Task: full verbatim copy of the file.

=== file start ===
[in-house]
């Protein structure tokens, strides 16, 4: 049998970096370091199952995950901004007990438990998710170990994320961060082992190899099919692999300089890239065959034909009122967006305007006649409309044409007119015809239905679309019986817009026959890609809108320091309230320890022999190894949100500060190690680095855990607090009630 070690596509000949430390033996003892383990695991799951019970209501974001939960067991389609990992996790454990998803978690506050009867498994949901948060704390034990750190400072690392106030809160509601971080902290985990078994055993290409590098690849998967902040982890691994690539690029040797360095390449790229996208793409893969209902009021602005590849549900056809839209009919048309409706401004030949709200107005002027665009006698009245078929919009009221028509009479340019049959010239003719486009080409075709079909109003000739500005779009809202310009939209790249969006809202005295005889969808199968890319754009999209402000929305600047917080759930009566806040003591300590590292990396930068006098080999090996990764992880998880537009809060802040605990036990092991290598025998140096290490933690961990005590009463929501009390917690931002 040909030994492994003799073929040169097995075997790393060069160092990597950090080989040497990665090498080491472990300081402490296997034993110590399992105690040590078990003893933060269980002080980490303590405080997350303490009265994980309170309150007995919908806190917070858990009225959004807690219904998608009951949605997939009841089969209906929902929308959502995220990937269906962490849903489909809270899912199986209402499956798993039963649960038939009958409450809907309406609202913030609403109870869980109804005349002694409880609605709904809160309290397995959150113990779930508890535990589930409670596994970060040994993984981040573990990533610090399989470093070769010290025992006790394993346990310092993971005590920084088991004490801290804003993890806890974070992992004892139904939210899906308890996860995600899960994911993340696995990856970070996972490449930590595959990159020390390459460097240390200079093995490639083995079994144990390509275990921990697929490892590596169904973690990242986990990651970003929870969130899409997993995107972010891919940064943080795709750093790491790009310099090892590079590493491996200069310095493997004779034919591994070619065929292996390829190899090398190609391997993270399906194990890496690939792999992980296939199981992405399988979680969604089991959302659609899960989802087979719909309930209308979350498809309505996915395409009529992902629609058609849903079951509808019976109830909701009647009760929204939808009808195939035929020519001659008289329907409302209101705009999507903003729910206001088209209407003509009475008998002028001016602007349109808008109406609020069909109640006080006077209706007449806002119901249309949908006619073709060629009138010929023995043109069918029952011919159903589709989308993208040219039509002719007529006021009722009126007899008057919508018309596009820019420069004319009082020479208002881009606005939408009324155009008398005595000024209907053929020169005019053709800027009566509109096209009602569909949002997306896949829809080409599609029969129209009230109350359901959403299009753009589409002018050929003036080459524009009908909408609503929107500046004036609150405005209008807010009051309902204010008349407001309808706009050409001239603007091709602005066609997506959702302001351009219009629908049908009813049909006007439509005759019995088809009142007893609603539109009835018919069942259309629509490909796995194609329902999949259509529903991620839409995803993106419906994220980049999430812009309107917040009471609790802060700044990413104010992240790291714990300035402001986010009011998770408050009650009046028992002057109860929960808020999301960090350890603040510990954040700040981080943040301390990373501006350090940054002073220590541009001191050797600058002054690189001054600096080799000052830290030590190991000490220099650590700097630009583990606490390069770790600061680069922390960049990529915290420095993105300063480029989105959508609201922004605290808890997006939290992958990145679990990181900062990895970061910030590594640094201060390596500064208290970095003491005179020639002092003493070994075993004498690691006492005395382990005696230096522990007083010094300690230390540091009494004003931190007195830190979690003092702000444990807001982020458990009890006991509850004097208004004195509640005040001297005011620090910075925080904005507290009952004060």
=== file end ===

[in-house]
């Protein structure tokens, strides 16, 4: 049998970096370091199952995950901004007990438990998710170990994320961060082992190899099919692999300089890239065959034909009122967006305007006649409309044409007119015809239905679309019986817009026959890609809108320091309230320890022999190894949100500060190690680095855990607090009630 070690596509000949430390033996003892383990695991799951019970209501974001939960067991389609990992996790454990998803978690506050009867498994949901948060704390034990750190400072690392106030809160509601971080902290985990078994055993290409590098690849998967902040982890691994690539690029040797360095390449790229996208793409893969209902009021602005590849549900056809839209009919048309409706401004030949709200107005002027665009006698009245078929919009009221028509009479340019049959010239003719486009080409075709079909109003000739500005779009809202310009939209790249969006809202005295005889969808199968890319754009999209402000929305600047917080759930009566806040003591300590590292990396930068006098080999090996990764992880998880537009809060802040605990036990092991290598025998140096290490933690961990005590009463929501009390917690931002 040909030994492994003799073929040169097995075997790393060069160092990597950090080989040497990665090498080491472990300081402490296997034993110590399992105690040590078990003893933060269980002080980490303590405080997350303490009265994980309170309150007995919908806190917070858990009225959004807690219904998608009951949605997939009841089969209906929902929308959502995220990937269906962490849903489909809270899912199986209402499956798993039963649960038939009958409450809907309406609202913030609403109870869980109804005349002694409880609605709904809160309290397995959150113990779930508890535990589930409670596994970060040994993984981040573990990533610090399989470093070769010290025992006790394993346990310092993971005590920084088991004490801290804003993890806890974070992992004892139904939210899906308890996860995600899960994911993340696995990856970070996972490449930590595959990159020390390459460097240390200079093995490639083995079994144990390509275990921990697929490892590596169904973690990242986990990651970003929870969130899409997993995107972010891919940064943080795709750093790491790009310099090892590079590493491996200069310095493997004779034919591994070619065929292996390829190899090398190609391997993270399906194990890496690939792999992980296939199981992405399988979680969604089991959302659609899960989802087979719909309930209308979350498809309505996915395409009529992902629609058609849903079951509808019976109830909701009647009760929204939808009808195939035929020519001659008289329907409302209101705009999507903003729910206001088209209407003509009475008998002028001016602007349109808008109406609020069909109640006080006077209706007449806002119901249309949908006619073709060629009138010929023995043109069918029952011919159903589709989308993208040219039509002719007529006021009722009126007899008057919508018309596009820019420069004319009082020479208002881009606005939408009324155009008398005595000024209907053929020169005019053709800027009566509109096209009602569909949002997306896949829809080409599609029969129209009230109350359901959403299009753009589409002018050929003036080459524009009908909408609503929107500046004036609150405005209008807010009051309902204010008349407001309808706009050409001239603007091709602005066609997506959702302001351009219009629908049908009813049909006007439509005759019995088809009142007893609603539109009835018919069942259309629509490909796995194609329902999949259509529903991620839409995803993106419906994220980049999430812009309107917040009471609790802060700044990413104010992240790291714990300035402001986010009011998770408050009650009046028992002057109860929960808020999301960090350890603040510990954040700040981080943040301390990373501006350090940054002073220590541009001191050797600058002054690189001054600096080799000052830290030590190991000490220099650590700097630009583990606490390069770790600061680069922390960049990529915290420095993105300063480029989105959508609201922004605290808890997006939290992958990145679990990181900062990895970061910030590594640094201060390596500064208290970095003491005179020639002092003493070994075993004498690691006492005395382990005696230096522990007083010094300690230390540091009494004003931190007195830190979690003092702000444990807001982020458990009890006991509850004097208004004195509640005040001297005011620090910075925080904005507290009952004060």